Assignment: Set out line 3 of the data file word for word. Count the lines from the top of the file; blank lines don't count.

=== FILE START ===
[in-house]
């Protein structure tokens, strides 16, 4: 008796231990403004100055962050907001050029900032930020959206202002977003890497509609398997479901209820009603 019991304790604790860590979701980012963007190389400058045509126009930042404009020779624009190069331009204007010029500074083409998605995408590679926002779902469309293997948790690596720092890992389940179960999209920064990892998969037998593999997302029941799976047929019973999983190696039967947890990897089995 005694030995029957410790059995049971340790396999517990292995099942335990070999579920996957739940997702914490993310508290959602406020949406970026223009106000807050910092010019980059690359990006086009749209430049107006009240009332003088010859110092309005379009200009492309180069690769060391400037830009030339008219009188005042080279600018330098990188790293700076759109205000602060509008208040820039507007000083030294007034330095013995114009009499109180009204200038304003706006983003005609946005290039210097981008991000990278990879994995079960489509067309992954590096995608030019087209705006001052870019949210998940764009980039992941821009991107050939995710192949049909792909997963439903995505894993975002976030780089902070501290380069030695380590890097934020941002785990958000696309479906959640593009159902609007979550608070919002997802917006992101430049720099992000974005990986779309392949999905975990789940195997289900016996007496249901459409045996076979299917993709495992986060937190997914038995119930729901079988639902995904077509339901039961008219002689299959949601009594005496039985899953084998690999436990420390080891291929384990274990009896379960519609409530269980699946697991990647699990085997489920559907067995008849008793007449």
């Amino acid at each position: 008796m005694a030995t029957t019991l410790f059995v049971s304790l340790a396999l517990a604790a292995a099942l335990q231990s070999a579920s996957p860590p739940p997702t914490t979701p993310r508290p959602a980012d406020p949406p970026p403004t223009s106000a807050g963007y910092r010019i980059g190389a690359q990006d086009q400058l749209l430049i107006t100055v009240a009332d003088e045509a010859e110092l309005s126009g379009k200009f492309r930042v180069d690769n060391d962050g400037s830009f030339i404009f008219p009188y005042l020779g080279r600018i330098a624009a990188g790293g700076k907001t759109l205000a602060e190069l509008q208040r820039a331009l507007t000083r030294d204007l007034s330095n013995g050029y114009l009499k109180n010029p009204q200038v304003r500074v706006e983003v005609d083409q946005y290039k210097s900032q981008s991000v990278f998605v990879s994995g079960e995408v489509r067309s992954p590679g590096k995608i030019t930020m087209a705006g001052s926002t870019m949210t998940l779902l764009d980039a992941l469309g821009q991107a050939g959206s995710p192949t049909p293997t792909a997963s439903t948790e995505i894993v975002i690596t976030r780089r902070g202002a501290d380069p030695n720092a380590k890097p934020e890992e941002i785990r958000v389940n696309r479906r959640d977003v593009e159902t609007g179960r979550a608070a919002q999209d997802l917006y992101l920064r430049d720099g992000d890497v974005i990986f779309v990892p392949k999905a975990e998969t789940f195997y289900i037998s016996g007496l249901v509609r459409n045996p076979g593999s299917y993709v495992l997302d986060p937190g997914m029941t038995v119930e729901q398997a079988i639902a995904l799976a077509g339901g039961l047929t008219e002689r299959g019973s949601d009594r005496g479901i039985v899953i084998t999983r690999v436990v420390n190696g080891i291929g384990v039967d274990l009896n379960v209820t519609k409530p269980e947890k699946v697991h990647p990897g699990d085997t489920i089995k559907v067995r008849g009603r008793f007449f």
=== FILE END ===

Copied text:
């Amino acid at each position: 008796m005694a030995t029957t019991l410790f059995v049971s304790l340790a396999l517990a604790a292995a099942l335990q231990s070999a579920s996957p860590p739940p997702t914490t979701p993310r508290p959602a980012d406020p949406p970026p403004t223009s106000a807050g963007y910092r010019i980059g190389a690359q990006d086009q400058l749209l430049i107006t100055v009240a009332d003088e045509a010859e110092l309005s126009g379009k200009f492309r930042v180069d690769n060391d962050g400037s830009f030339i404009f008219p009188y005042l020779g080279r600018i330098a624009a990188g790293g700076k907001t759109l205000a602060e190069l509008q208040r820039a331009l507007t000083r030294d204007l007034s330095n013995g050029y114009l009499k109180n010029p009204q200038v304003r500074v706006e983003v005609d083409q946005y290039k210097s900032q981008s991000v990278f998605v990879s994995g079960e995408v489509r067309s992954p590679g590096k995608i030019t930020m087209a705006g001052s926002t870019m949210t998940l779902l764009d980039a992941l469309g821009q991107a050939g959206s995710p192949t049909p293997t792909a997963s439903t948790e995505i894993v975002i690596t976030r780089r902070g202002a501290d380069p030695n720092a380590k890097p934020e890992e941002i785990r958000v389940n696309r479906r959640d977003v593009e159902t609007g179960r979550a608070a919002q999209d997802l917006y992101l920064r430049d720099g992000d890497v974005i990986f779309v990892p392949k999905a975990e998969t789940f195997y289900i037998s016996g007496l249901v509609r459409n045996p076979g593999s299917y993709v495992l997302d986060p937190g997914m029941t038995v119930e729901q398997a079988i639902a995904l799976a077509g339901g039961l047929t008219e002689r299959g019973s949601d009594r005496g479901i039985v899953i084998t999983r690999v436990v420390n190696g080891i291929g384990v039967d274990l009896n379960v209820t519609k409530p269980e947890k699946v697991h990647p990897g699990d085997t489920i089995k559907v067995r008849g009603r008793f007449f």